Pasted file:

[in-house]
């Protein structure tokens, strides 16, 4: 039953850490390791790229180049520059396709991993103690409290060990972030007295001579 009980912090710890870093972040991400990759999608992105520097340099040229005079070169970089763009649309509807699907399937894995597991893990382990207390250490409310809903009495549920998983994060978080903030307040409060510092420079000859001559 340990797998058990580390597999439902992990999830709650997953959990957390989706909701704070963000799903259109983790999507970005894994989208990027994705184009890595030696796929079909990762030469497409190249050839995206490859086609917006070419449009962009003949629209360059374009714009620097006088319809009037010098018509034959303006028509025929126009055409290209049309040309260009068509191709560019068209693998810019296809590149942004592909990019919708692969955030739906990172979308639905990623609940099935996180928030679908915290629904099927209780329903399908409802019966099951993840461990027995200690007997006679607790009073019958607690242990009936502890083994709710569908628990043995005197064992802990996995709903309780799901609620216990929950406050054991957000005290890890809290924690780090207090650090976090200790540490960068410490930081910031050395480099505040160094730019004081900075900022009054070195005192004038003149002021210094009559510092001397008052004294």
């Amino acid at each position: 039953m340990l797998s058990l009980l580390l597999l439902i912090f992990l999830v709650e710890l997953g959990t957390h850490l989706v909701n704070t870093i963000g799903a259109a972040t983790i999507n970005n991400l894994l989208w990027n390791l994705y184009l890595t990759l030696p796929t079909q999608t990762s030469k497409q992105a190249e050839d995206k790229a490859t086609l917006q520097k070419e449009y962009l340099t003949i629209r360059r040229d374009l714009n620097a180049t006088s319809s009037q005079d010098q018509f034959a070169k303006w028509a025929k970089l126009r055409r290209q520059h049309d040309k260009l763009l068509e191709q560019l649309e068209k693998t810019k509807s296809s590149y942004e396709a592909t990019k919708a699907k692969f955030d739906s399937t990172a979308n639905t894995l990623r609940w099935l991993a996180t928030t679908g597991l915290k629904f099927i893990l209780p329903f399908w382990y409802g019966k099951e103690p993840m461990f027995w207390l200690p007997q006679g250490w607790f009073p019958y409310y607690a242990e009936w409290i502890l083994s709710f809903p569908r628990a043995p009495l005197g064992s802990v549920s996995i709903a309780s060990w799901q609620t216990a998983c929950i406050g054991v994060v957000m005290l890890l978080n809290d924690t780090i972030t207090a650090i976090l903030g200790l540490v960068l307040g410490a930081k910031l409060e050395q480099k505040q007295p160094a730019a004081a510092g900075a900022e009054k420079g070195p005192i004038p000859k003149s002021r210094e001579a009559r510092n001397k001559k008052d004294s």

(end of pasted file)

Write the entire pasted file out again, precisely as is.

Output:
[in-house]
């Protein structure tokens, strides 16, 4: 039953850490390791790229180049520059396709991993103690409290060990972030007295001579 009980912090710890870093972040991400990759999608992105520097340099040229005079070169970089763009649309509807699907399937894995597991893990382990207390250490409310809903009495549920998983994060978080903030307040409060510092420079000859001559 340990797998058990580390597999439902992990999830709650997953959990957390989706909701704070963000799903259109983790999507970005894994989208990027994705184009890595030696796929079909990762030469497409190249050839995206490859086609917006070419449009962009003949629209360059374009714009620097006088319809009037010098018509034959303006028509025929126009055409290209049309040309260009068509191709560019068209693998810019296809590149942004592909990019919708692969955030739906990172979308639905990623609940099935996180928030679908915290629904099927209780329903399908409802019966099951993840461990027995200690007997006679607790009073019958607690242990009936502890083994709710569908628990043995005197064992802990996995709903309780799901609620216990929950406050054991957000005290890890809290924690780090207090650090976090200790540490960068410490930081910031050395480099505040160094730019004081900075900022009054070195005192004038003149002021210094009559510092001397008052004294």
């Amino acid at each position: 039953m340990l797998s058990l009980l580390l597999l439902i912090f992990l999830v709650e710890l997953g959990t957390h850490l989706v909701n704070t870093i963000g799903a259109a972040t983790i999507n970005n991400l894994l989208w990027n390791l994705y184009l890595t990759l030696p796929t079909q999608t990762s030469k497409q992105a190249e050839d995206k790229a490859t086609l917006q520097k070419e449009y962009l340099t003949i629209r360059r040229d374009l714009n620097a180049t006088s319809s009037q005079d010098q018509f034959a070169k303006w028509a025929k970089l126009r055409r290209q520059h049309d040309k260009l763009l068509e191709q560019l649309e068209k693998t810019k509807s296809s590149y942004e396709a592909t990019k919708a699907k692969f955030d739906s399937t990172a979308n639905t894995l990623r609940w099935l991993a996180t928030t679908g597991l915290k629904f099927i893990l209780p329903f399908w382990y409802g019966k099951e103690p993840m461990f027995w207390l200690p007997q006679g250490w607790f009073p019958y409310y607690a242990e009936w409290i502890l083994s709710f809903p569908r628990a043995p009495l005197g064992s802990v549920s996995i709903a309780s060990w799901q609620t216990a998983c929950i406050g054991v994060v957000m005290l890890l978080n809290d924690t780090i972030t207090a650090i976090l903030g200790l540490v960068l307040g410490a930081k910031l409060e050395q480099k505040q007295p160094a730019a004081a510092g900075a900022e009054k420079g070195p005192i004038p000859k003149s002021r210094e001579a009559r510092n001397k001559k008052d004294s």